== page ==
• Split-Dollar Analogy: This estate planning strategy was recently in the news in the 2018 Cahill Tax Court decision. Assume the Father, age 75, loans $10 million to a grantor Trust for the benefit of his descendants. The trustee take the $10 million of loan proceeds and uses them to pay the premium on a single premium life insurance policy that insures the life of the Father’s son, then age 45. The only asset in the grantor Trust is the life insurance policy. The Father’s loan to the Trust complies with the proposed Regulations under IRC 7872, as the loan used the AFR rate at the time of the loan to the Trust. Interest accrues on the Trust’s promissory note given to the Father. The promissory note matures when Son dies, probably 35 to 40 years later. The Father dies 5 years after the promissory note was given to him by the trustee. What is included in the Father’s taxable estate is not the $10 million plus accrued interest on the promissory note. Rather, $7.0 million is included in the Father’s taxable estate; the promissory note’s fair market value is heavily discounted at the time of the Father’s death since the promissory note will most likely not mature until his Son’s death, another 30 to 35 years into the future. There is not much present value in a promissory note the payoff of which is 30+ years down the road. IRC 7872 says this is a permissible outcome- the disappearance of $3.0 million in value between what was loaned and the fair market value of that promissory note received in exchange for the loan.

Two Asides:

(1) Income Taxes: In the split-dollar life insurance example, when the Father dies, the Trust will cease to be a grantor trust. The interest income on the promissory note will have to be reported since it is no longer a grantor Trust. Additionally, the interest expense cannot be deducted by the Trust because it is used to pay premiums on a life insurance policy. Consequently, the Father’s death creates an income tax problem both his survivors who hold the inherited promissory note, and also for the Trust since it cannot deduct the interest that it pays on the $10 million promissory note. So it is an interesting example, but it carries its own set of income tax traps.

(2) Proposed Regulations: The IRS’ proposed IRC 7872 Regulations, issued back in 1984 state, along with some later private letter rulings, that if a promissory note is issued in full compliance with IRC 7872 and its proposed Regulations at the time of its issuance, then the value of the promissory note will be presumed to equal the face amount of the note. Yet the IRS also in its proposed Regulations [proposed Regulation 7872-1] acknowledges the disconnect previously noted. It’s proposed Regulations state that it will not value promissory notes  using later market rates or consider date-of-death circumstances. Rather, it will value a gift term loan at the present value of all payments using the ‘original’ AFR interest rate, in order to deal with the ‘disconnect.’ But here is the rub. A proposed Regulation is not binding on a taxpayer until it becomes final. The IRS has had from 1984 to 2020 to make its proposed Regulation final, but it continues only as a non-binding proposed interpretation of IRC 7872. In short, the IRS acknowledges that IRC 7872 creates a valuation problem for it when the holder of the promissory note dies, but it has yet to ‘fix’ that problem.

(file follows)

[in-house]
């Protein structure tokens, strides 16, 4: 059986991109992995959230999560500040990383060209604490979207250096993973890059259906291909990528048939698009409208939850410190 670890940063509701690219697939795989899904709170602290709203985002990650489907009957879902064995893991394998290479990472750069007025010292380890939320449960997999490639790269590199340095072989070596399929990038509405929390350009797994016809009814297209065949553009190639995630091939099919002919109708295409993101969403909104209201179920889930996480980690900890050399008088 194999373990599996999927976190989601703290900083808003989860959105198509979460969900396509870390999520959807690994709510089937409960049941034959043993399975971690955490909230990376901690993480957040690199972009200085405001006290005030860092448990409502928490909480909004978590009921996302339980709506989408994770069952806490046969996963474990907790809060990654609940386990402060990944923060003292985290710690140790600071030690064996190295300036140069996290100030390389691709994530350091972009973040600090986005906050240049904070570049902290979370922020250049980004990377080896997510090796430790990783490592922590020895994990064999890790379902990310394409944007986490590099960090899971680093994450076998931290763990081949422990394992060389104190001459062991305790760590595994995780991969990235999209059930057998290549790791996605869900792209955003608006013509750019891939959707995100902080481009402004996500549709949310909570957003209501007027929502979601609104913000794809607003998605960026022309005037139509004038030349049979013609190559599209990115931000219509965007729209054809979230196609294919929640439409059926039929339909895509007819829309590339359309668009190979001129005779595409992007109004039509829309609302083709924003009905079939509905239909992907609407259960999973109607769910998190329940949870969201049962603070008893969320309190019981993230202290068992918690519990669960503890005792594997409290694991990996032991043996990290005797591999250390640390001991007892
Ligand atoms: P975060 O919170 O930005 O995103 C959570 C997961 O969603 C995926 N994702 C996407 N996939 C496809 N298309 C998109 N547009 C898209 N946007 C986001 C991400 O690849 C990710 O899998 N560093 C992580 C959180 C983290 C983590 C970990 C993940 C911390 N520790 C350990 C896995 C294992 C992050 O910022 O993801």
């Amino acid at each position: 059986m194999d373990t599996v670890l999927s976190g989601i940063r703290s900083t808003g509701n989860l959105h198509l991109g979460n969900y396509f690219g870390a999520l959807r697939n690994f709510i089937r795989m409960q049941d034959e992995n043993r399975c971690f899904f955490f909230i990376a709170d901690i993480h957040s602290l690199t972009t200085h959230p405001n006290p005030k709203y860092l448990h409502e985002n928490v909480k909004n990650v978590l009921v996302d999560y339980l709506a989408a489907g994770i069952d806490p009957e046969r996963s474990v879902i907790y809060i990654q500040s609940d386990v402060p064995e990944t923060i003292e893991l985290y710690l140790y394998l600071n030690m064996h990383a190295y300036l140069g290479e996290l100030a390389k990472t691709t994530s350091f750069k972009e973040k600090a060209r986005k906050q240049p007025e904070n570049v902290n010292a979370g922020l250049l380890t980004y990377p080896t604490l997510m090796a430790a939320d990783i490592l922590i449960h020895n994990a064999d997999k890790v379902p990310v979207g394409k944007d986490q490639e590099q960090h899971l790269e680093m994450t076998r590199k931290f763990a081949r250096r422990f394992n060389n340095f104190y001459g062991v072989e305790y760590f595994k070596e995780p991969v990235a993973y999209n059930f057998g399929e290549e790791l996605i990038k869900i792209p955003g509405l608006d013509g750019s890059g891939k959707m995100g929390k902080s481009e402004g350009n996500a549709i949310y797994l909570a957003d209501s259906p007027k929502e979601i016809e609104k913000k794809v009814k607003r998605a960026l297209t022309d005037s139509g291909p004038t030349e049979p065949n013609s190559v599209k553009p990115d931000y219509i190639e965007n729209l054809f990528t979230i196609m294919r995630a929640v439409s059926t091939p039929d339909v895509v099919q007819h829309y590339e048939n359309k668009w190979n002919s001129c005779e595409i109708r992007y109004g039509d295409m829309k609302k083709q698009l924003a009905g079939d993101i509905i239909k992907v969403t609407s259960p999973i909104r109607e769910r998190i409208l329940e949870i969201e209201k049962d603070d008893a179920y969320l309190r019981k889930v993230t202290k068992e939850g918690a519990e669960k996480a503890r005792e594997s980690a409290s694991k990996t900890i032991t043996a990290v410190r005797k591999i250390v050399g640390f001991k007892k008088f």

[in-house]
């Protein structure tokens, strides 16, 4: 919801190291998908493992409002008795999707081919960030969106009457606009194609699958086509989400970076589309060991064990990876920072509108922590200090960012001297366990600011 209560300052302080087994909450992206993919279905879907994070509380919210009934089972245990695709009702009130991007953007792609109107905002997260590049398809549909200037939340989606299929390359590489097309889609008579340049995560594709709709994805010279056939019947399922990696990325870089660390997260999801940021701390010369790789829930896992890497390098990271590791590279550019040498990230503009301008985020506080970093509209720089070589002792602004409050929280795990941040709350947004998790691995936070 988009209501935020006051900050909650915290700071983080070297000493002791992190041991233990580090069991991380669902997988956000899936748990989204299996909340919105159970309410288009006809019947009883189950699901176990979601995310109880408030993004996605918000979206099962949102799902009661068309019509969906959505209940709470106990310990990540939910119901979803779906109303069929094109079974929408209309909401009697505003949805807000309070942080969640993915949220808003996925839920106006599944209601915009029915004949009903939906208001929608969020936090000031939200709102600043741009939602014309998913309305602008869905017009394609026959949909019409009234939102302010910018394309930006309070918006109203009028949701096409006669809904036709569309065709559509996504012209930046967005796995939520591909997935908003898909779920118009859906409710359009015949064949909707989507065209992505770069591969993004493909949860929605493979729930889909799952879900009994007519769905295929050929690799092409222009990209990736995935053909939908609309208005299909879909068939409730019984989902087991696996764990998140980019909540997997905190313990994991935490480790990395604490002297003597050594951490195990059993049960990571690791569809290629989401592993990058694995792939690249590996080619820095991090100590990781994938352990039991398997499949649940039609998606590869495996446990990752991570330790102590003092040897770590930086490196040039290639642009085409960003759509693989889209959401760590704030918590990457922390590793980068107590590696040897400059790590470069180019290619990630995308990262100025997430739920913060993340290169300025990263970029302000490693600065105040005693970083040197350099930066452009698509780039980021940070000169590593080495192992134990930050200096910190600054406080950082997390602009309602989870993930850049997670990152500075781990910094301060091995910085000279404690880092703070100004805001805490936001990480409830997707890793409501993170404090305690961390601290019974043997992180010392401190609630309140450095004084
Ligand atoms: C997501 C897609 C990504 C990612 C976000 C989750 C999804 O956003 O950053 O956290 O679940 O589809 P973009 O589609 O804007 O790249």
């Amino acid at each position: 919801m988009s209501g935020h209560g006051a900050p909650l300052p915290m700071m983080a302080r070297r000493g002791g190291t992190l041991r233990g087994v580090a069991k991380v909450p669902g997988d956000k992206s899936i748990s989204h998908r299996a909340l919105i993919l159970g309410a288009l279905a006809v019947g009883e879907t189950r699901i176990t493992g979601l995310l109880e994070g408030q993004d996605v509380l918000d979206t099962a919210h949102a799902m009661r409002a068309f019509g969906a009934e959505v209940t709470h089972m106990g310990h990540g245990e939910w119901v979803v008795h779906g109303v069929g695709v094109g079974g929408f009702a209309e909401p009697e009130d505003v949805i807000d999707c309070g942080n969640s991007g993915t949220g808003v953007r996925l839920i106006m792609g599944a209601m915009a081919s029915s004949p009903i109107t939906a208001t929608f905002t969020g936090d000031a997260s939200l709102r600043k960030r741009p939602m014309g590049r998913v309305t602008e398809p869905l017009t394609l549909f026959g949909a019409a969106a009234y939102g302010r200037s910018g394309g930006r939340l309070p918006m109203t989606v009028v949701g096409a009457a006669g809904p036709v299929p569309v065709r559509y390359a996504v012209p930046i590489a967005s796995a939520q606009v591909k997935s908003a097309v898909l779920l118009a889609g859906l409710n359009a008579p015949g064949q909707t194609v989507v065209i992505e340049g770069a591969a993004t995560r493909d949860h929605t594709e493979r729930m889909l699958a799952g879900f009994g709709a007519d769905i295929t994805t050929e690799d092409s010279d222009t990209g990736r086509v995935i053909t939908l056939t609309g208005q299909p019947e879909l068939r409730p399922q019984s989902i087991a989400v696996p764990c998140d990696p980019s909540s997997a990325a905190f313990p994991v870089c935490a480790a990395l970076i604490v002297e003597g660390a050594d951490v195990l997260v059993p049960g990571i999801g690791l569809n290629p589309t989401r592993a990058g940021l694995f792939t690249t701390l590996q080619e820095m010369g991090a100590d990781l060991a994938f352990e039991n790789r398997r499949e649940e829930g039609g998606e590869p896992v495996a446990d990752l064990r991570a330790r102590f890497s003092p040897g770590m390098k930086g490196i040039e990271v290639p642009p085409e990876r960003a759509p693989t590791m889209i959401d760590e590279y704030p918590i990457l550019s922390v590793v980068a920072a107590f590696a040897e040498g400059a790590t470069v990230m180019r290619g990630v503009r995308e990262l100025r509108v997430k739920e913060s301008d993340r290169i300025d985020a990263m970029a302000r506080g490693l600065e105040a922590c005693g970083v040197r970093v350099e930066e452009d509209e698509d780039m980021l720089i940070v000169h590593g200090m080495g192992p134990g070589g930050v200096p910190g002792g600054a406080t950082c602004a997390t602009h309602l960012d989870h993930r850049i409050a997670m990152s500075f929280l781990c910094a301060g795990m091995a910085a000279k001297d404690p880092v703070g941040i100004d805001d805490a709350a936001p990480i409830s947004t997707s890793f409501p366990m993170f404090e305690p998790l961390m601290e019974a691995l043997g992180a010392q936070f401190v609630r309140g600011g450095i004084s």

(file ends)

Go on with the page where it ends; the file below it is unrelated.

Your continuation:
Planning with Low Interest Rates: As noted at the beginning of this missive, the currently low AFR rates can be exploited to shift wealth to family members at no gift-tax cost. A second estate planning benefit can be obtained with an intrafamily loan with the valuation of the unpaid promissory note at the time of the lender’s death. If the lender dies several years after the low interest rate loan to a family member, when the interest rates have risen, the face value of the unpaid loan will be discounted to reflect that loan’s fair market value as of the date of death. That lower fair market value can be further if a fraction of that promissory note is gifted by the lender prior to death.

  • Precedent: In a 1996 federal District Court decision Smith v. United States, the IRS challenged an estate tax return promissory note valuation that was based upon first the determination of the value of the promissory note itself based upon a discounted present value future cash flow calculation.(Discount #1.) The Court then applied a 20% valuation adjustment (Discount #2) because the decedent only owned 2/3 of the promissory note. The District Court judge found both discounts as being reasonable and appropriate.
  • Example: Following the earlier example, the Father loans to his Son $10.0 million using this month’s low interest rate. The promissory note calls only for the periodic payment of interest, with the note coming due in 20 years. The Father then transfers (assigns) one-third of the promissory note to a lifetime QTIP Trust established for the Father’s wife. The Father then dies. In the earlier example, the fair market date-of-death value of the face value $10 million note is $7.0 million. Following the Smith example, that $7.0 discounted fair market date-of-death value would be further discounted by 20%, or $1,400,000,  to reflect that the Father only owned a two-third’s interest in the promissory note. In short, the $10 million loan is valued at $5.6 million at the time of the Father’s death.

Conclusion: The split-dollar Regulations under IRC 7872 provide that in valuing a split-dollar loan, general estate tax principles, along with current market interest rates and prevailing circumstances will be used to value a promissory note held by the decedent, thus entitling a decedent’s estate to claim valuation discounts for the promissory note. A promissory note that complies with IRC 7872  at its inception will be treated as a transaction for full and adequate consideration and not a gift. While the IRS may want to claim that the consideration received in exchange for the loan was inadequate to warrant the application of IRC 2036 and 2038, so far there is no legal basis for the IRS’s position. Thus, when the August 2020 AFR for long term loan transactions is only 1.14%, consider the size of the valuation that will be associated with that loan if the lender dies 15 or 20 years later holding a note that only pays interest at 1.14% per year. Consider further the second discount if a portion of that promissory note is transferred to a QTIP marital deduction trust created for the lender’s spouse.